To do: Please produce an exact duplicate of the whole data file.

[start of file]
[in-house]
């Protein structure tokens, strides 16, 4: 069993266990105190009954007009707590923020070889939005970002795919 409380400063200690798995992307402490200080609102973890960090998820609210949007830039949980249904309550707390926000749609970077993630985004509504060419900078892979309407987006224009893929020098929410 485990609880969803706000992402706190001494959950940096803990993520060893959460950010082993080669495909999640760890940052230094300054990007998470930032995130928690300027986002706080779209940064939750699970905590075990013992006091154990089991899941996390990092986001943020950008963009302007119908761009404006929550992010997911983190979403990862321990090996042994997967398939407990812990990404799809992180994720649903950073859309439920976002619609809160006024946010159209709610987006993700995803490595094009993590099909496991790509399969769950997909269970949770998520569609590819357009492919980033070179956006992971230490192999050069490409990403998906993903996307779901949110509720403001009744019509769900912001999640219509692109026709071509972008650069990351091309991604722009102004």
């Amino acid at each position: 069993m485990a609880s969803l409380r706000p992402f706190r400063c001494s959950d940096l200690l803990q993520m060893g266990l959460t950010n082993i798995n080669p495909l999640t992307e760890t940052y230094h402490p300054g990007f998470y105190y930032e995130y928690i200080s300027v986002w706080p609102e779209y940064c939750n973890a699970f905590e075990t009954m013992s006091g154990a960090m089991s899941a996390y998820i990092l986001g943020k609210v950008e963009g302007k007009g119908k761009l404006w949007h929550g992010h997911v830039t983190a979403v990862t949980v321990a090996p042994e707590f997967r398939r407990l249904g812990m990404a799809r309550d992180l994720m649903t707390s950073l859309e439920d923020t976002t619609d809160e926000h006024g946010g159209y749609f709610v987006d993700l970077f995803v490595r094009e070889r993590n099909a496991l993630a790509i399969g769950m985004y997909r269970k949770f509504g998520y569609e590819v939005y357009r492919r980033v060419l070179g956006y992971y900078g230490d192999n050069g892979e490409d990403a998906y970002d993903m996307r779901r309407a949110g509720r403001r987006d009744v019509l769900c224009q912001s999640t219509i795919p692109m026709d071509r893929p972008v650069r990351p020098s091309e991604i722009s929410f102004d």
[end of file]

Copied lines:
[in-house]
């Protein structure tokens, strides 16, 4: 069993266990105190009954007009707590923020070889939005970002795919 409380400063200690798995992307402490200080609102973890960090998820609210949007830039949980249904309550707390926000749609970077993630985004509504060419900078892979309407987006224009893929020098929410 485990609880969803706000992402706190001494959950940096803990993520060893959460950010082993080669495909999640760890940052230094300054990007998470930032995130928690300027986002706080779209940064939750699970905590075990013992006091154990089991899941996390990092986001943020950008963009302007119908761009404006929550992010997911983190979403990862321990090996042994997967398939407990812990990404799809992180994720649903950073859309439920976002619609809160006024946010159209709610987006993700995803490595094009993590099909496991790509399969769950997909269970949770998520569609590819357009492919980033070179956006992971230490192999050069490409990403998906993903996307779901949110509720403001009744019509769900912001999640219509692109026709071509972008650069990351091309991604722009102004």
């Amino acid at each position: 069993m485990a609880s969803l409380r706000p992402f706190r400063c001494s959950d940096l200690l803990q993520m060893g266990l959460t950010n082993i798995n080669p495909l999640t992307e760890t940052y230094h402490p300054g990007f998470y105190y930032e995130y928690i200080s300027v986002w706080p609102e779209y940064c939750n973890a699970f905590e075990t009954m013992s006091g154990a960090m089991s899941a996390y998820i990092l986001g943020k609210v950008e963009g302007k007009g119908k761009l404006w949007h929550g992010h997911v830039t983190a979403v990862t949980v321990a090996p042994e707590f997967r398939r407990l249904g812990m990404a799809r309550d992180l994720m649903t707390s950073l859309e439920d923020t976002t619609d809160e926000h006024g946010g159209y749609f709610v987006d993700l970077f995803v490595r094009e070889r993590n099909a496991l993630a790509i399969g769950m985004y997909r269970k949770f509504g998520y569609e590819v939005y357009r492919r980033v060419l070179g956006y992971y900078g230490d192999n050069g892979e490409d990403a998906y970002d993903m996307r779901r309407a949110g509720r403001r987006d009744v019509l769900c224009q912001s999640t219509i795919p692109m026709d071509r893929p972008v650069r990351p020098s091309e991604i722009s929410f102004d």